America’s economic prosperity—the foundation of our national power and influence—reflects the people’s innovation and productivity. U.S. leadership to promote open international markets not only fosters economic growth, but also strengthens other foreign policy goals.
We enrich ourselves and our partners with closer trade relations. We encourage institutional development, peaceful resolution of disputes, and improved living standards in developing countries through greater commerce.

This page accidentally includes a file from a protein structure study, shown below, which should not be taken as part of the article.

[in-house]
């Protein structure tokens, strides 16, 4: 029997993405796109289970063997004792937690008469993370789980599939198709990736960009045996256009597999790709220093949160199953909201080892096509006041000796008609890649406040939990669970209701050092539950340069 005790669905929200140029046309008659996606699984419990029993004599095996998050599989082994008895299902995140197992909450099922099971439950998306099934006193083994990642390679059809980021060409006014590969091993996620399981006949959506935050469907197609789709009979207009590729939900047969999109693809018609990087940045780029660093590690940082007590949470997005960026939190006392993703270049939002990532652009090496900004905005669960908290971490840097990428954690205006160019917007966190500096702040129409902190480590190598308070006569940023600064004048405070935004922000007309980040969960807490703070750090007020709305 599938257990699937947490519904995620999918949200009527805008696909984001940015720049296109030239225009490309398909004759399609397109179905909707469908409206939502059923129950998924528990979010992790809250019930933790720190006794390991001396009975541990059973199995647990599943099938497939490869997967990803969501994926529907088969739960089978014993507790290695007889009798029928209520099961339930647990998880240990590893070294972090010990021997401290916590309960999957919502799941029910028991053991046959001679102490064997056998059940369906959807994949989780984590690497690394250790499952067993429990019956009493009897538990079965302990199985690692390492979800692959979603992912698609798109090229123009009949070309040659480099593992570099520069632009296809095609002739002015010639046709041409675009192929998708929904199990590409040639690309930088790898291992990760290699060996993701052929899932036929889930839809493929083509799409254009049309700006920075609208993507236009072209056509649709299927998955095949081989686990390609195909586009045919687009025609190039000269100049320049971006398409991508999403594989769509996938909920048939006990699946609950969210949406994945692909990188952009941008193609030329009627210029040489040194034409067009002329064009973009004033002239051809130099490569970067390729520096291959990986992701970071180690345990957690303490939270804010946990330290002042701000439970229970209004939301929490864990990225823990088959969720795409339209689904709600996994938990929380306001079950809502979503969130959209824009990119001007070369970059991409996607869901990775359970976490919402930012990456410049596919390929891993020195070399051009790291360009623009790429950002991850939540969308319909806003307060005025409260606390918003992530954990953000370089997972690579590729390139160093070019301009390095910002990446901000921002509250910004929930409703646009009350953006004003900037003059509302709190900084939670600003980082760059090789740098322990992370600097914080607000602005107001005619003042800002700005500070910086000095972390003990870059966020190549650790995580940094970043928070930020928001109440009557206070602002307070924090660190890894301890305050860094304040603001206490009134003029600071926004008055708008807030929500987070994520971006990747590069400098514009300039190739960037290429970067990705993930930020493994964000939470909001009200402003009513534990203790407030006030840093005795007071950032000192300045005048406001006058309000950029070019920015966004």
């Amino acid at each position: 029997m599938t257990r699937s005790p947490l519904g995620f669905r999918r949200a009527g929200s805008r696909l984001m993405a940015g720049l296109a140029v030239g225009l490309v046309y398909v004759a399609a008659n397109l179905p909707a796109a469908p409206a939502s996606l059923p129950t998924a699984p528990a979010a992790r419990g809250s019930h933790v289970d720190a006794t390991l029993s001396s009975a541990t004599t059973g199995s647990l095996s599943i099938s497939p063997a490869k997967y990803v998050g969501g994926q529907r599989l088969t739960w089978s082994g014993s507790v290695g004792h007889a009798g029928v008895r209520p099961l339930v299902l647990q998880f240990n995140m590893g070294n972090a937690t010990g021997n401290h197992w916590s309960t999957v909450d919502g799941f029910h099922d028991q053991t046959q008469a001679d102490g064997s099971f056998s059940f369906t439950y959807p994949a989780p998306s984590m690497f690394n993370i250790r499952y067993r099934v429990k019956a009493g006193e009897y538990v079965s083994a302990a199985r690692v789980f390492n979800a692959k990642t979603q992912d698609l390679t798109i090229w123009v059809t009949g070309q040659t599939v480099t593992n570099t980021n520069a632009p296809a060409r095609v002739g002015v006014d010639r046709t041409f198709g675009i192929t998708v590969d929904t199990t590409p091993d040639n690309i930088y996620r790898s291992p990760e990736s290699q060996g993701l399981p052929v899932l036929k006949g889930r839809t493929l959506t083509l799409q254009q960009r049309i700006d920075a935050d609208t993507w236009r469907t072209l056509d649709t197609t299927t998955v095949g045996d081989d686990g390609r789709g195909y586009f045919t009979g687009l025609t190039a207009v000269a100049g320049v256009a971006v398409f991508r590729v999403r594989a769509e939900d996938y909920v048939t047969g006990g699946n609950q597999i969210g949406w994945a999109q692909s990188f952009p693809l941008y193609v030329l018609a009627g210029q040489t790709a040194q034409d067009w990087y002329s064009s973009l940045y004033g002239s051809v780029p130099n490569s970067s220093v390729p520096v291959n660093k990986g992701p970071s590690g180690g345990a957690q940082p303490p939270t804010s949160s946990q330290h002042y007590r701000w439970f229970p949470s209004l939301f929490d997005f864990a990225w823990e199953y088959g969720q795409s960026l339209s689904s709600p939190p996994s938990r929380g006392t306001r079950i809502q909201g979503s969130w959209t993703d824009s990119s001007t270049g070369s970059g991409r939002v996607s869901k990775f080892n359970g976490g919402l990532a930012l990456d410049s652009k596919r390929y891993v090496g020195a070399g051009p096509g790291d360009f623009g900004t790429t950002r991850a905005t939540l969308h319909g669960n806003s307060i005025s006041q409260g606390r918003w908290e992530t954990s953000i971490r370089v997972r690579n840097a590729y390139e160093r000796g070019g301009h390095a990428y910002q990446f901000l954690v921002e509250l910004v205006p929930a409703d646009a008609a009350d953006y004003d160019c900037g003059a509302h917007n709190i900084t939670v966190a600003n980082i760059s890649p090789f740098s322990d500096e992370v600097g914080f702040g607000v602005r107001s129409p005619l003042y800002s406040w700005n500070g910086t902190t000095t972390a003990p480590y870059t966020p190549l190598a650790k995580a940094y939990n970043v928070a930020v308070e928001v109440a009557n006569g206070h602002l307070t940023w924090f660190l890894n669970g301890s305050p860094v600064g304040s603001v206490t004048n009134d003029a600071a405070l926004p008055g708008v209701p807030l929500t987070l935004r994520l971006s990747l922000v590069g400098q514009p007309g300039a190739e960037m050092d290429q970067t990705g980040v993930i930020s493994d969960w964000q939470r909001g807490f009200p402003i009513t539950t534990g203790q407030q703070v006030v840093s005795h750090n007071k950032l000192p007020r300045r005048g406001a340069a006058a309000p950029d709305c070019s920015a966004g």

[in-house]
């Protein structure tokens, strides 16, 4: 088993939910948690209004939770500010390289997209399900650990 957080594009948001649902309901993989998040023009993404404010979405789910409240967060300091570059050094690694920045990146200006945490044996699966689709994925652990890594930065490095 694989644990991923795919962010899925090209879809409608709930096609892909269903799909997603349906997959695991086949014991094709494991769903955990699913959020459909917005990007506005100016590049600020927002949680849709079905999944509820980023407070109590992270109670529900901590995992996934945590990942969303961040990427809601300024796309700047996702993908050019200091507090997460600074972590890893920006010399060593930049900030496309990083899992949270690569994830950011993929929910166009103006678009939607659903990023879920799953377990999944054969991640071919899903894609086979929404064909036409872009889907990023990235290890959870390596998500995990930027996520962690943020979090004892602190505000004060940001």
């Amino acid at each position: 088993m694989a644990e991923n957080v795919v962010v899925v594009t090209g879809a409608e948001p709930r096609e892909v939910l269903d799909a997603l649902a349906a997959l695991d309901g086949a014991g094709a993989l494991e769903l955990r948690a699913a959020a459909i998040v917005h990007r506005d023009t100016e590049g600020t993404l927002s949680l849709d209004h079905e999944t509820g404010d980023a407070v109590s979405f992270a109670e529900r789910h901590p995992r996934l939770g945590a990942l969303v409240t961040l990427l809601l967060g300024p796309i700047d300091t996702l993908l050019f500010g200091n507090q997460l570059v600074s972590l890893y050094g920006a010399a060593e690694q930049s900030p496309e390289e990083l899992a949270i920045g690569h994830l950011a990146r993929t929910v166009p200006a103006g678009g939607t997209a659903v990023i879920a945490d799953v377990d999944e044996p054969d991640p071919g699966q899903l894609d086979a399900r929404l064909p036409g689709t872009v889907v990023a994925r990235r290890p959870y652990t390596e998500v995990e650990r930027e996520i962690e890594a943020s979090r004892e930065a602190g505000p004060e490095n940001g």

As many Americans confront social and economic challenges, however, support for free exchange across political borders has eroded. President Trump has withdrawn from the Trans-Pacific Partnership (TPP) and threatened to exit enacted trade agreements.
How can and should the U.S. try to shape international economic relations? How does trade policy affect diplomacy and security objectives? When do security concerns justify restrictions like sanctions that may negatively affect prosperity? How much does trade contribute to domestic challenges? And how can Congress make it a more effective tool of statecraft within current political constraints?